BANGKOK (AFP) - Two journalists, including an Australian editor, went on trial in Thailand on Tuesday over a report they published implicating the navy in human trafficking, as the United Nations urged the junta-ruled nation to drop the case.
The trial comes after the region's grim people-smuggling trade was dramatically highlighted in May when thousands of migrants were abandoned at sea and in fetid jungle camps by traffickers following a Thai crackdown, a crisis that eventually forced a South-east Asia-wide response.
The charges against Mr Alan Morison and his Thai colleague Chutima Sidasathian, of the Phuketwan news website, relate to a July 2013 article quoting an investigation by the Reuters news agency which said some Thai navy members were involved in trafficking Rohingya Muslims fleeing Myanmar.
The pair could face up to two years in jail for criminal defamation and five years for breaching the Computer Crimes Act if they are found guilty.
The trial at Phuket Provincial Court on the southern island began with a testimony from navy captain R.N. Pallop Komlotok, who confirmed he filed the defamation case on behalf of the navy, Ms Siriwan Vongkietpaisan, a lawyer for the accused, told AFP.
"He also confirmed that the Phuketwan quotes were lifted from Reuters article," she said.
Reuters has not been charged over its reporting - part of a series honoured with a Pulitzer Prize last year - and rights groups have accused the navy of trying to muzzle the smaller Phuket-based English-language media outlet.
The court is due to hear testimony from another three witnesses called by prosecutors this afternoon with a verdict expected within 30 days.
Speaking to AFP ahead of the trial, Mr Morison said: "We do not understand why the military government has not withdrawn the case.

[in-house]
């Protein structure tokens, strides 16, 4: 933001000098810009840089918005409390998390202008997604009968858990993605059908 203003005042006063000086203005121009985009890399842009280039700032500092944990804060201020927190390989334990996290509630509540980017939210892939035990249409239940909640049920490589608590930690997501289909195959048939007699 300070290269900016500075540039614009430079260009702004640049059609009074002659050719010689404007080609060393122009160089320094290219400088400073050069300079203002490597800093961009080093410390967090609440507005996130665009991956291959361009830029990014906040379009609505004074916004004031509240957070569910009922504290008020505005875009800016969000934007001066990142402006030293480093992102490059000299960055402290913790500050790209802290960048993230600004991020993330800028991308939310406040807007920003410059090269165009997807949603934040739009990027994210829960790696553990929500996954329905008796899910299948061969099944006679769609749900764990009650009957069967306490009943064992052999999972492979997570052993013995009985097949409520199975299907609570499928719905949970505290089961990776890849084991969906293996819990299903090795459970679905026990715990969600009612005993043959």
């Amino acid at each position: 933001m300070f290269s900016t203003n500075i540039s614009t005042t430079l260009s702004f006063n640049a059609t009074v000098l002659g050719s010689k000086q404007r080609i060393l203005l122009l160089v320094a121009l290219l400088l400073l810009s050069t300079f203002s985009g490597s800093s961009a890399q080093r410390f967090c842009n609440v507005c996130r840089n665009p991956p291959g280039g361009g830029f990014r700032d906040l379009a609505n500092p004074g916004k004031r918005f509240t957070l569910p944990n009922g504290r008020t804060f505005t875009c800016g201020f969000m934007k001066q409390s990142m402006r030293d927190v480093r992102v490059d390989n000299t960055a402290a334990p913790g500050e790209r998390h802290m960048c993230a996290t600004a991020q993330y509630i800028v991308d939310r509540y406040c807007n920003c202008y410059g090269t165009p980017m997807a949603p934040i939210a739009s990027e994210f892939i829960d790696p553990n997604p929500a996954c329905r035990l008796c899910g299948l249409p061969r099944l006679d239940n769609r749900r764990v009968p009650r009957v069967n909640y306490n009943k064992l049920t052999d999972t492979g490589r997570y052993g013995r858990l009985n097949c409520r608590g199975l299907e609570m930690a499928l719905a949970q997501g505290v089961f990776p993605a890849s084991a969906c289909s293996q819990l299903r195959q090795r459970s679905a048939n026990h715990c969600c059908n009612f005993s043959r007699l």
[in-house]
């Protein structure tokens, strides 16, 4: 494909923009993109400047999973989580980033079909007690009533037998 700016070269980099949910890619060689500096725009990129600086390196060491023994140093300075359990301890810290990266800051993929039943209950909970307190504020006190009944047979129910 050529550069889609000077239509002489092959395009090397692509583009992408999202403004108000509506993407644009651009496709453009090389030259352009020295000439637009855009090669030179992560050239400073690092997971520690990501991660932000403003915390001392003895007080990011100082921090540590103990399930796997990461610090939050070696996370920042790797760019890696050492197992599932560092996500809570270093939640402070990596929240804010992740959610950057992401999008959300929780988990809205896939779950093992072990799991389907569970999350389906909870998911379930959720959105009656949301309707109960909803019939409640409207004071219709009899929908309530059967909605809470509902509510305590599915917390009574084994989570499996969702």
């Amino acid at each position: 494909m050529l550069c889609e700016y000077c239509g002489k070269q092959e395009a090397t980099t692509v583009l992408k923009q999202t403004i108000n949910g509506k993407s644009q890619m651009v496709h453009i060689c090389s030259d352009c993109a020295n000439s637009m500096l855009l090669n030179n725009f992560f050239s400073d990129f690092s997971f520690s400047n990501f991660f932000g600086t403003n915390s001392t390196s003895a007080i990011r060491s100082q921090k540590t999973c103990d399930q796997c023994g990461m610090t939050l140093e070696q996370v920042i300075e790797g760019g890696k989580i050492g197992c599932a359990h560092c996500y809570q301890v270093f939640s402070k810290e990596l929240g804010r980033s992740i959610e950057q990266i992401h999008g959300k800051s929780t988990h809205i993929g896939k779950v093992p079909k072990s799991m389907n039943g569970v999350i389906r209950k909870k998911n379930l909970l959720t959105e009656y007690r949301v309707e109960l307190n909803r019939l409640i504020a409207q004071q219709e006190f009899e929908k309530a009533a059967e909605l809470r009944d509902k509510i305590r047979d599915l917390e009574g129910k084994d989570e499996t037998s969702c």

"The initial pursuits against Reuters were dropped. We quote exactly the same paragraph... (They are pursuing us) for only one paragraph reproduced word-to-word from Reuters."
On Tuesday the United Nations Human Rights Office urged Thailand to drop the charges against the two journalists.
"Freedom of the press, including freedom for journalists to operate without fear of reprisals, is essential in promoting transparency and accountability on issues of public interest," it said in a statement.
Mr Phil Robertson, from Human Rights Watch, called the trial a "scathing indictment of the Thai government's unwillingness to respect media freedom".
"Prime Minister General Prayut should have ordered the Navy to stand down and withdraw the charges - but instead he effectively endorsed their effort to gag media critics, and in doing so, administered another body blow to what little remains of Thailand's international rights reputation," he added in a statement.
Tens of thousands of the stateless Rohingya, one of the world's most persecuted minorities, have fled Buddhist-majority Myanmar's western Rakhine state since 2012, when deadly unrest erupted.
In recent years they have increasingly been joined on dangerous sea crossings by economic migrants from neighbouring Bangladesh with their rickety wooden boats mainly headed for Malaysia.
In May, a Thai crackdown on the lucrative smuggling industry saw traffickers abandon their human cargo at sea, sparking a regional migrant crisis.
Around 4,500 Rohingya and Bangladeshi migrants were stranded in South-east Asian waters and ping-ponged between countries reluctant to accept them until they eventually landed ashore on Malaysian, Indonesian, Bangladeshi, Myanmar and Thai soil.
Thailand has seen a rapid erosion of civil liberties - including a ban on political protests and any criticism of the ruling regime - since the military seized power from an elected government in May 2014.
Its southern provinces have long been known as a nexus for people-trafficking and rights groups have accused Thai officials of both turning a blind eye to the trade - and even complicity in it.
Dozens of people have been detained in the recent crackdown including some local officials and a senior military officer accused of being a major smuggling kingpin.